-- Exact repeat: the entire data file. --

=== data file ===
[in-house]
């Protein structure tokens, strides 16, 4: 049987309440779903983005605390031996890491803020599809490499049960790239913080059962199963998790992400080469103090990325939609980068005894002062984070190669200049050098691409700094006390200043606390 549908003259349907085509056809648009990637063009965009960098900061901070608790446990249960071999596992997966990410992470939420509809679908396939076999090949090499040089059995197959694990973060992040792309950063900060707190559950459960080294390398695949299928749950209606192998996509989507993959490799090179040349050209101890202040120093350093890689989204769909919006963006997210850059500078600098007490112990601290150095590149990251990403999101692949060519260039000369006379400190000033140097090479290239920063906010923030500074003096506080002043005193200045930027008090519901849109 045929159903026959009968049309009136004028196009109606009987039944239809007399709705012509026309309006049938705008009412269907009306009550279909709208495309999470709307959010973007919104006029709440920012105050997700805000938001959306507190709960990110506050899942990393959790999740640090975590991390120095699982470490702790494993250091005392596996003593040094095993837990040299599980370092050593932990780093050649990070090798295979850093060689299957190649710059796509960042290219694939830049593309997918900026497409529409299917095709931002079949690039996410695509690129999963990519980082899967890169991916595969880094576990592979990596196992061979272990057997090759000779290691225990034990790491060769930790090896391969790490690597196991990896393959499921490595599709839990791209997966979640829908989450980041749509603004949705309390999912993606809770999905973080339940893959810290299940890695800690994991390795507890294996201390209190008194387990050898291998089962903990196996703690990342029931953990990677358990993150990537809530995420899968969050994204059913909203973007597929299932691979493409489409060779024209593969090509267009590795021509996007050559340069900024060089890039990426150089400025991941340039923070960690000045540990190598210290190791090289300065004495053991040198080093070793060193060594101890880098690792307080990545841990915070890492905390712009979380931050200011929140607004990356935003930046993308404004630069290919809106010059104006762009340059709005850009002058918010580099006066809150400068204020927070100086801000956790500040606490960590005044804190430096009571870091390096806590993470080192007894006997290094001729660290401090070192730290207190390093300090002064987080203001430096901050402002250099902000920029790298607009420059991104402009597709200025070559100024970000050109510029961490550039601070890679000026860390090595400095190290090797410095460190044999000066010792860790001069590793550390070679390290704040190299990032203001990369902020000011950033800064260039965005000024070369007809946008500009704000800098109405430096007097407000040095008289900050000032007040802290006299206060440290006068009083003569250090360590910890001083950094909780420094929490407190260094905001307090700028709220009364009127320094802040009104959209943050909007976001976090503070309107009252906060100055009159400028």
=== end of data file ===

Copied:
[in-house]
């Protein structure tokens, strides 16, 4: 049987309440779903983005605390031996890491803020599809490499049960790239913080059962199963998790992400080469103090990325939609980068005894002062984070190669200049050098691409700094006390200043606390 549908003259349907085509056809648009990637063009965009960098900061901070608790446990249960071999596992997966990410992470939420509809679908396939076999090949090499040089059995197959694990973060992040792309950063900060707190559950459960080294390398695949299928749950209606192998996509989507993959490799090179040349050209101890202040120093350093890689989204769909919006963006997210850059500078600098007490112990601290150095590149990251990403999101692949060519260039000369006379400190000033140097090479290239920063906010923030500074003096506080002043005193200045930027008090519901849109 045929159903026959009968049309009136004028196009109606009987039944239809007399709705012509026309309006049938705008009412269907009306009550279909709208495309999470709307959010973007919104006029709440920012105050997700805000938001959306507190709960990110506050899942990393959790999740640090975590991390120095699982470490702790494993250091005392596996003593040094095993837990040299599980370092050593932990780093050649990070090798295979850093060689299957190649710059796509960042290219694939830049593309997918900026497409529409299917095709931002079949690039996410695509690129999963990519980082899967890169991916595969880094576990592979990596196992061979272990057997090759000779290691225990034990790491060769930790090896391969790490690597196991990896393959499921490595599709839990791209997966979640829908989450980041749509603004949705309390999912993606809770999905973080339940893959810290299940890695800690994991390795507890294996201390209190008194387990050898291998089962903990196996703690990342029931953990990677358990993150990537809530995420899968969050994204059913909203973007597929299932691979493409489409060779024209593969090509267009590795021509996007050559340069900024060089890039990426150089400025991941340039923070960690000045540990190598210290190791090289300065004495053991040198080093070793060193060594101890880098690792307080990545841990915070890492905390712009979380931050200011929140607004990356935003930046993308404004630069290919809106010059104006762009340059709005850009002058918010580099006066809150400068204020927070100086801000956790500040606490960590005044804190430096009571870091390096806590993470080192007894006997290094001729660290401090070192730290207190390093300090002064987080203001430096901050402002250099902000920029790298607009420059991104402009597709200025070559100024970000050109510029961490550039601070890679000026860390090595400095190290090797410095460190044999000066010792860790001069590793550390070679390290704040190299990032203001990369902020000011950033800064260039965005000024070369007809946008500009704000800098109405430096007097407000040095008289900050000032007040802290006299206060440290006068009083003569250090360590910890001083950094909780420094929490407190260094905001307090700028709220009364009127320094802040009104959209943050909007976001976090503070309107009252906060100055009159400028």